For New Lands' End CEO, Green Is The Best Color

NEW YORK, NY - APRIL 25:  (EXCLUSIVE COVERAGE) Federica Marchionni attends THRIVE: A Third Metric Live Event at New York City
NEW YORK, NY - APRIL 25: (EXCLUSIVE COVERAGE) Federica Marchionni attends THRIVE: A Third Metric Live Event at New York City Center on April 25, 2014 in New York City. (Photo by D Dipasupil/Getty Images)

Federica Marchionni felt like a natural fit at Lands’ End. Literally.

The 43-year-old chief executive, who took office in February, said was charmed by the apparel company’s outdoorsy brand. Paying homage to the late Lands’ End founder, Gary Comer, an environmentalist and sailor, Marchionni kicked off her reign by doubling down on the company’s efforts to be green.

“He was a sailor, and I love sailing,” she told The Huffington Post in an interview. “It’s the contact with nature that’s important.”

Lands’ End already has an eco-friendly reputation. Marchionni said it recycles 90 percent of the waste it generates at its plant in Wisconsin, where the company is based. Though the carbon footprint from shipping 16 million boxes around the world is notable, she pointed out that 60 percent of the packaging material is recycled. Over the last three years, Lands’ End has also helped plant more than 500,000 trees in U.S. forests.

But Marchionni wants to up the ante. As she mulls expanding around the world, she's also launched a new environmental campaign that would see the company planting more trees, using more sustainable materials in its products and further reducing its carbon footprint.

This spring, Lands' End plans to help plant half a million additional trees in partnership with the National Forest Foundation.

The company is also on track to receive a form certification from the Swiss company Bluesign, which ensures that textiles are made with eco-friendly dyes and materials that are safe for workers to handle. It's unclear how quickly these changes will be implemented.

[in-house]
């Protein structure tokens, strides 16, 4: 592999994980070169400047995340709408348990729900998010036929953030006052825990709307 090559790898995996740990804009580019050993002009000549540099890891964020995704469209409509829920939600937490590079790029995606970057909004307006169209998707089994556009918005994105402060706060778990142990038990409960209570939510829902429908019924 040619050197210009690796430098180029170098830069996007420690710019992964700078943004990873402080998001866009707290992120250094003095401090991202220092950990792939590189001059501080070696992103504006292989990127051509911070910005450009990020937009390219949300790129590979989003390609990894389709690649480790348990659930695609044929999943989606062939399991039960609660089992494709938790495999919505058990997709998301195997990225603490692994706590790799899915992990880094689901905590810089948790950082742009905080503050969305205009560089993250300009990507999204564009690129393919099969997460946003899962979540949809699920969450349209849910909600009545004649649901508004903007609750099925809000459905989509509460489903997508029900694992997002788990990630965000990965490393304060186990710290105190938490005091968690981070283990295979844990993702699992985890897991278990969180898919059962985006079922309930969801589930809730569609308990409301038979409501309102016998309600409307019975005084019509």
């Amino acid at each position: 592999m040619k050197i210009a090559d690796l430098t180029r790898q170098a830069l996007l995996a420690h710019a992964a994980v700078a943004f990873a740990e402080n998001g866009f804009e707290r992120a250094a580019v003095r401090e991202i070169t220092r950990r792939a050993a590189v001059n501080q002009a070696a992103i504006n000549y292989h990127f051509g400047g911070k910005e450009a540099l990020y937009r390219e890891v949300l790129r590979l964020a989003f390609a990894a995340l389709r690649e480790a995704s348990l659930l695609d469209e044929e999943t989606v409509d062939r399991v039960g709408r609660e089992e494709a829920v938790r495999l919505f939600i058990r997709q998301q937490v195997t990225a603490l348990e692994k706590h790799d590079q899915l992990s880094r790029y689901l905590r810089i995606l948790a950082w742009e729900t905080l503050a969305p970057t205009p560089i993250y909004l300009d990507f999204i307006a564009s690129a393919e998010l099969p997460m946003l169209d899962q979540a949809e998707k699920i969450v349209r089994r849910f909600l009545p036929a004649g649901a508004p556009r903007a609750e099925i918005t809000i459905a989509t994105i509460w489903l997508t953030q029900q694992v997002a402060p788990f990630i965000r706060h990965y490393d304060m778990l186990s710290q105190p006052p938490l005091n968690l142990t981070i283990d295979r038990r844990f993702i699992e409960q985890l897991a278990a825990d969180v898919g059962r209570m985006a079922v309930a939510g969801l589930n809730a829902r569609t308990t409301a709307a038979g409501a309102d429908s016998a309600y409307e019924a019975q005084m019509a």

“Everything that’s going into production is more sustainable,” Marchionni said. “[Bluesign] reduces the harmful chemicals and dyes. They improve safety for the workers at the plant and in local communities.”

Still, Marchionni said she can make the strongest sustainability push for Lands’ End by using the c-suite as a pulpit to reach customers.

In April, she began sending emails to customers to determine who would prefer to receive a digital version of the Lands' End annual catalog. Gradually switching to digital would allow the company to reduce the energy and materials needed to print and ship a physical booklet.

Now, like a couple embarking on honeymoon travel after renewing vows, Marchionni wants to take Lands’ End -- and its recommitment to sustainability -- global. A former executive at Dolce & Gabbana, she envisions a lifestyle brand for outdoorsy people around the planet. Lands’ End currently focuses on the U.S. and has small markets in the U.K., Germany and Japan, but Marchionni wants to be in every major market.

This may be a critical time for the company. Since Marchionni took over in February, the stock price has been on a downward slope.

lands end stock

The company's sales from November 2014 through the end of January 2015 hit $504.6 million, down 4.9 percent from the previous year. Still, its revenues have been rising steadily since it spun off from Sears Holdings Corp. last April.

“I do believe we needed to say what we really are great at,” she said of the new environmental campaign, which kicked off on Earth Day, April 22. “Now we’re going to take on the rest of the world.”

At the very least, Marchionni, who hails from a small village outside Rome, wants to help create a better world for her 7-year-old son, Gabriel.

"He loves the environment, we care about it together," she said. "And I love him. He's my life."

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